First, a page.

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Social Choice Theory on Deliberative Democracy - Dictionary of Arguments

Gaus I 146
Deliberative democracy/social choice theory/Dryzek: Deliberative democracy has three prominent sets of critics, who otherwise have absolutely nothing in common: social choice theorists, ifference democrats, and sceptical egalitarians. Cf. >Democracy/Riker, >Democracy/Social choice theory.
Gaus I 147
Dryzek: [social chice theory] (...) provides a set of warnings about what democratic politics could be
like if political actors behaved in Homo economicus fashion, and ifno mechanisms existed to curb these behavioural proclivities and their consequences. Deliberative democracy provides both a communicative paradigm of personhood and mechanisms to bring Homo economicus and his interactions under control (a non-deliberative alternative can be found in Shepsle's 1979(1) idea of structure-induced equilibrium).
Now, social choice theorists can still try to pour cold water over deliberation because it is easy to
demonstrate that the very conditions of free access, equality, and unrestricted communication conducive to authentic deliberation are exactly the conditions conducive to instability, arbitrariness, and so strategic manipulation (van Mill, 1996(2); see also Grofman, 1993(3): 1578; Knight and Johnson, 1994)(4).
VsVs: Deliberative democrats can reply that there are mechanisms intrinsic to deliberation that act to structure preferences in ways that solve social choice problems (Dryzek and List, 2003(5)). For
example, deliberation can disaggregate a dimension on which preferences are non-single-peaked (one major cause of cycles across three or more alternatives that are at the root of the kind of instability Riker identifies) into several dimensions on each of which single-peakedness prevails (Miller, 1992)(6).
VsDemocracy: To the extent this deliberative reply succeeds, then the social choice critique undermines only an aggregative account of democracy in which all actors behave strategically, and can actually be deployed to show why deliberation is necessary.


1. Shepsle, Kenneth (1979) 'Institutional arrangements and equilibrium in multidimensional voting models'. American Journal of Political Science, 23:27—60.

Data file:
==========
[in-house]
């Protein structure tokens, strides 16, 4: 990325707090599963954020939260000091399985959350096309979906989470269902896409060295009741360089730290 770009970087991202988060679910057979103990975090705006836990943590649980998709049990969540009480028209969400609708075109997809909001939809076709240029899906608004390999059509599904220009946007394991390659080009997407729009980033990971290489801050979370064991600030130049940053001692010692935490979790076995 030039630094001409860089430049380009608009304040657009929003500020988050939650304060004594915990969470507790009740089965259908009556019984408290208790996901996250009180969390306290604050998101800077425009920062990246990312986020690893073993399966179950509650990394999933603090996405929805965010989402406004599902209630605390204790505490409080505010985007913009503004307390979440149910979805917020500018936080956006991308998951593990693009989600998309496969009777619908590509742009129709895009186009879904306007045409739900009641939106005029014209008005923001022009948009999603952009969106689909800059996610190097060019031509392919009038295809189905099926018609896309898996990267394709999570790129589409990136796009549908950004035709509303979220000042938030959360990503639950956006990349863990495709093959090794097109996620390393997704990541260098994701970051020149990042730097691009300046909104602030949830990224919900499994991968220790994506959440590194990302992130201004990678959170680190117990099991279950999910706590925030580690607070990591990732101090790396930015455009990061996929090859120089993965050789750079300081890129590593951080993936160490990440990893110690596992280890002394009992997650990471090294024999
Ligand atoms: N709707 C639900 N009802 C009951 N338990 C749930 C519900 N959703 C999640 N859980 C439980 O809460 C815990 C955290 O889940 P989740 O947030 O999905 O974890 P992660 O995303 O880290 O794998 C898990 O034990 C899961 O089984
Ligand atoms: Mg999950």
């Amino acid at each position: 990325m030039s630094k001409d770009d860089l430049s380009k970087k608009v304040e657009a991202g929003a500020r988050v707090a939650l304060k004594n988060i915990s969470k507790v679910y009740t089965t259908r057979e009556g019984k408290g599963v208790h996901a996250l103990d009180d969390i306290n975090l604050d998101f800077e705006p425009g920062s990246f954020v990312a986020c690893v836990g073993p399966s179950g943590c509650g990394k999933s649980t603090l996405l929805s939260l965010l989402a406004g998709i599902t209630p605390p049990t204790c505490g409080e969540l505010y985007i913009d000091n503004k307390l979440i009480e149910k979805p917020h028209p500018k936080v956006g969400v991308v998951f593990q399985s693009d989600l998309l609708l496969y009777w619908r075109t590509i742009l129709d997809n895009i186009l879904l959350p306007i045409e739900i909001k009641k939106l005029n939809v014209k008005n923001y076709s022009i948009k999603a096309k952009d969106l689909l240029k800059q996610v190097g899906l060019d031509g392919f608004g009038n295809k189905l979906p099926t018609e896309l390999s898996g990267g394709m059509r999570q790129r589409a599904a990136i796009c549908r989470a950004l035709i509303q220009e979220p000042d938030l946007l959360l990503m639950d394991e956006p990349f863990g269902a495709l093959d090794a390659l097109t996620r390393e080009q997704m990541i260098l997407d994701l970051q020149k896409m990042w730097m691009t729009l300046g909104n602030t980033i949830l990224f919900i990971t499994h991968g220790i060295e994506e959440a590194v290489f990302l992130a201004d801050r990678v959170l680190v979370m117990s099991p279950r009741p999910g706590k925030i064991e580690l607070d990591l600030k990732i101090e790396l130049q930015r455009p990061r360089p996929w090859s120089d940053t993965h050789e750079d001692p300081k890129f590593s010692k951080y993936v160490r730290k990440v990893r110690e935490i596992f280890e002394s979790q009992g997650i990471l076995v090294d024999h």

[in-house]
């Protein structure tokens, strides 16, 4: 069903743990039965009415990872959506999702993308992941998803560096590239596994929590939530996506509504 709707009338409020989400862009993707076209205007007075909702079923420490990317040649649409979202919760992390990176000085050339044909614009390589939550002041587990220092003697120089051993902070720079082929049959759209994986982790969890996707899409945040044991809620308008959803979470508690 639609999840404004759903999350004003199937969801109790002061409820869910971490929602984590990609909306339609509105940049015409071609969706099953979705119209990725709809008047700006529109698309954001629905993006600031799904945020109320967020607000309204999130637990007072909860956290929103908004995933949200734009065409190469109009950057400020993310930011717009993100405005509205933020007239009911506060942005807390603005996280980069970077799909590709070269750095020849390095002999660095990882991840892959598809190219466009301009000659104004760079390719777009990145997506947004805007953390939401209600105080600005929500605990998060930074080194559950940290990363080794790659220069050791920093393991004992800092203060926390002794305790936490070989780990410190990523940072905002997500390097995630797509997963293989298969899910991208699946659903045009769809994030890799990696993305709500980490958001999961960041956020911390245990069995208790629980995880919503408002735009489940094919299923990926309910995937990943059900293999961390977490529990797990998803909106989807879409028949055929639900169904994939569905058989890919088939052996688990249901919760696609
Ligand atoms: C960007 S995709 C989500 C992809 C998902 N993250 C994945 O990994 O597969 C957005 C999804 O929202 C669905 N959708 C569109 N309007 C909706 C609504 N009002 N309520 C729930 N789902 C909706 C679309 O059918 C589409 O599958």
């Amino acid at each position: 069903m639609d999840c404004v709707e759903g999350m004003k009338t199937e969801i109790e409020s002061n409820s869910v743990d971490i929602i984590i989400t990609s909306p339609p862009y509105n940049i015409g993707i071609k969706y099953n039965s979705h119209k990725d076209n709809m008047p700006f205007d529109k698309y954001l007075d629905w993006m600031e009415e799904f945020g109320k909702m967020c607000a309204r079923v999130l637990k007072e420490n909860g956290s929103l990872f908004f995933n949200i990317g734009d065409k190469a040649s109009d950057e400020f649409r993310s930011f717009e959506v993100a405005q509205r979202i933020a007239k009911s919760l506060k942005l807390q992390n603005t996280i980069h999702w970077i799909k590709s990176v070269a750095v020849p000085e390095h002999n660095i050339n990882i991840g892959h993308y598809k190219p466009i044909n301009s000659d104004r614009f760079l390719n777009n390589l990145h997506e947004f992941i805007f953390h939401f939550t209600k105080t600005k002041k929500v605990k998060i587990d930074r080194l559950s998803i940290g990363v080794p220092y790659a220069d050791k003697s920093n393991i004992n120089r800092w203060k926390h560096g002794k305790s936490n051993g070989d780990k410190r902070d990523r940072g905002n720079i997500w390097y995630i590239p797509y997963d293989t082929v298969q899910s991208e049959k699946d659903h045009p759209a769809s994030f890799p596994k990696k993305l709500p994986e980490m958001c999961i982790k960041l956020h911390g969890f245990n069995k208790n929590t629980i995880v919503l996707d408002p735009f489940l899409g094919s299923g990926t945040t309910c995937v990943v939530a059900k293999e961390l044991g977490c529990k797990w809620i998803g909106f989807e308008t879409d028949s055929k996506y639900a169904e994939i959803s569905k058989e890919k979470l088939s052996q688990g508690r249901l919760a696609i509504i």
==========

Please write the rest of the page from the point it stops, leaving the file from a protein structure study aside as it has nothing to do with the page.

2. Van Mill, David (1996) 'The possibility of rational outcomes from democratic discourse and procedures'. Journal of Politics, 58:734-52.
3. Grofman, Bernard (1993) 'Public choice, civic republicanism, and American politics: perspectives of a "reasonable choice" modeler'. Texas Law Review, 71: 1541-87.
4. Knight, Jack and James Johnson (1994) 'Aggregation and Deliberation: On the possibility of democratic legitimacy'. Political Theory, 22: 277-96.
5. Dryzek, John S. and Christian List (2003) 'Social choice theory and deliberative democracy: a reconciliation'. British Journal of Politica1 Science, 33: 1-28.
6. Miller, David (1992) 'Deliberative democracy and social choice'. Political Studies, 40 (special issue): 54—67.

Dryzek, John S. 2004. „Democratic Political Theory“. In: Gaus, Gerald F. & Kukathas, Chandran 2004. Handbook of Political Theory. SAGE Publications


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Explanation of symbols: Roman numerals indicate the source, arabic numerals indicate the page number. The corresponding books are indicated on the right hand side. ((s)…): Comment by the sender of the contribution. Translations: Dictionary of Arguments
The note [Author1]Vs[Author2] or [Author]Vs[term] is an addition from the Dictionary of Arguments. If a German edition is specified, the page numbers refer to this edition.
Social Choice Theory
Gaus I
Gerald F. Gaus
Chandran Kukathas
Handbook of Political Theory London 2004


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Ed. Martin Schulz, access date 2021-07-27
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